Quantum leap in the dark science of cryptography
China's military and intelligence communities will deploy a new “unhackable” communications technology
China says it has become the second country to develop an “unhackable” communications technology that uses the emerging science of quantum cryptography to protect sensitive data.
The Chinese Academy of Sciences conducted the first quantum videoconference call late last year together with the Austria Academy of Sciences in Vienna, using a secure line with data channeled through China’s quantum-science satellite Micius. Xinhua newsagency hailed the experiment as a “tour de force”.
Data encryption based on quantum computing, or quantum mechanics, was pioneered by the Los Alamos National Laboratory in the US, which announced in 2014 it had created a secure network. Germany, Japan, Australia, Sweden and other countries are working on similar projects.
Traditional cryptographic systems use the factors of a number that is itself the product of two very large prime numbers to encode signals, on the premise that it would take too much time, and too much computer processing power, for an algorithm to factor their product.
Quantum computing takes a more minimalist approach by limiting a data communication to just two parties, the sender and a receiver. Entangled photons, or visible light particles, are sent to the two stations encoded with specific polarizations (the direction of the light wave’s wobble) as a security layer.
The laws of quantum mechanics make it physically impossible for the (transmission) to be intercepted and read without eavesdropping being detectable
The satellite creates security keys using measurements of the polarizations, which the stations can use to encrypt and decrypt the data. It is technically “unhackable”, as users can quickly detect the presence of a third party: anyone eavesdropping would be unable to look at the photons without changing or even destroying them.
“The laws of quantum mechanics make it physically impossible for the (transmission) to be intercepted and read without eavesdropping being detectable by the sender and receiver,” an expert told the Beijing-based tabloid Global Times.
Such a secure system for transmitting encrypted voice calls, faxes and emails containing classified information would be of immense value for the top brass of the People’s Liberation Army and intelligence networks at a time when cyber warfare has taken on greater importance.
However, some Western analysts believe the technology will be broken, as it has its own inherent weaknesses. One is a reliance on lasers, which are often tuned to such a low intensity that they can accidentally duplicate photons; the first would be encoded, but not the second one.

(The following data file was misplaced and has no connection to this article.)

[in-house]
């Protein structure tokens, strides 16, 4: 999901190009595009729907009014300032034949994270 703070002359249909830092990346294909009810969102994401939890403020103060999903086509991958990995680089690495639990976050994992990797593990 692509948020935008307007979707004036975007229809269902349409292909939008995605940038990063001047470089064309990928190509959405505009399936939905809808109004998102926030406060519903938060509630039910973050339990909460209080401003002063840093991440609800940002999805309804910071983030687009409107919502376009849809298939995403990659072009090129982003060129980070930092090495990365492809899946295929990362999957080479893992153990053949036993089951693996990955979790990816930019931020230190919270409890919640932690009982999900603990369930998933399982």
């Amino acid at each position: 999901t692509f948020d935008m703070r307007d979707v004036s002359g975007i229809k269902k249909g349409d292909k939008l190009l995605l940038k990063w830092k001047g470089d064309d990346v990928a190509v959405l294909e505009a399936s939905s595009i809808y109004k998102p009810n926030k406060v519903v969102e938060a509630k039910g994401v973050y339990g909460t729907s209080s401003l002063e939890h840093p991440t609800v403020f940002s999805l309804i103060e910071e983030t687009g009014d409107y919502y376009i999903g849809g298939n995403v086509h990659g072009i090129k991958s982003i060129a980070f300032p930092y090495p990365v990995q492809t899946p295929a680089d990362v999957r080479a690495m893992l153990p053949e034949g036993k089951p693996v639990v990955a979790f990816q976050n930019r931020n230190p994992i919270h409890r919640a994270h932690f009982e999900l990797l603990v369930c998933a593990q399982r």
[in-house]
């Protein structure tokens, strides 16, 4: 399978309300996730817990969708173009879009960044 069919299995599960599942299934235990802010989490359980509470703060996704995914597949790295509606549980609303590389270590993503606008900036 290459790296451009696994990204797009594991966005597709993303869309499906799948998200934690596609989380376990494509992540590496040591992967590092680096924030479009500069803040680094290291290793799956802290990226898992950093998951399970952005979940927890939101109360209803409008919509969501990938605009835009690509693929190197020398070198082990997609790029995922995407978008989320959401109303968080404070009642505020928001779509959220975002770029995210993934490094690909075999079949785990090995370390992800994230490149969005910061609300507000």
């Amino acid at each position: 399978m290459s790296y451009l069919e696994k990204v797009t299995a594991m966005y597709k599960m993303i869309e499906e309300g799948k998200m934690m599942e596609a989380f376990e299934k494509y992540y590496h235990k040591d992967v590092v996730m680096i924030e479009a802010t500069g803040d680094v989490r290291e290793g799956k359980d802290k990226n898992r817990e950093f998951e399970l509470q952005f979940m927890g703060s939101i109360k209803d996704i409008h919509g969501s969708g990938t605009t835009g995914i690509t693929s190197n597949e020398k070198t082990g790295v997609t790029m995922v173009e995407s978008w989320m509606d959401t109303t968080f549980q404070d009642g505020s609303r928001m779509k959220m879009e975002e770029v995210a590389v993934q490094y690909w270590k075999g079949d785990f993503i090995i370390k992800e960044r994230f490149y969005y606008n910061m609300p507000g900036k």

It can also be difficult to detect when a single photon has arrived, making users think the system has been hacked when it hasn’t been.
Another problem is that fibre optic channel losses (broken signals), which could be due to scattering, reflections, dust or other factors, limit the distance of such communications to just a few hundred kilometres. Chinese scientists and military engineers have overcome this hurdle by transmitting through the Micius satellite.
Named after Mozi, a prominent philosopher during the Warring States period of 475–221 BC, Micius was launched in August 2016 and is said to be the world’s first quantum satellite. Its initial task was to test quantum key distribution.
Lead scientist Pan Jianwei of the University of Science and Technology of China, an institute in Hefei, Anhui that is closely affiliated with the PLA, developed a secure relay through Micius and then created a secret key connecting Beijing and Vienna, 7,600 kilometres apart, in what was lauded as a giant step toward a global space-based quantum internet.
“This is something that will really awe the world after wider military and commercial application,” a member of Pan’s team told Xinhua.
However, Pan did caution that the technology was in its very early stages. The capability demonstrated by Micius is “sufficient for the very early stages of a quantum internet, similar to the state of cell phones in the 1970s,” he said.
The city of Jinan, capital of northern Shandong province, will become the hub of these quantum communications. A regional network is already operating for the use of local government, as well as the nearby headquarters of the PLA’s Northern Theatre Command Ground Force.
The city also straddles the 2,000 km Beijing-Shanghai quantum line, which was inaugurated in September.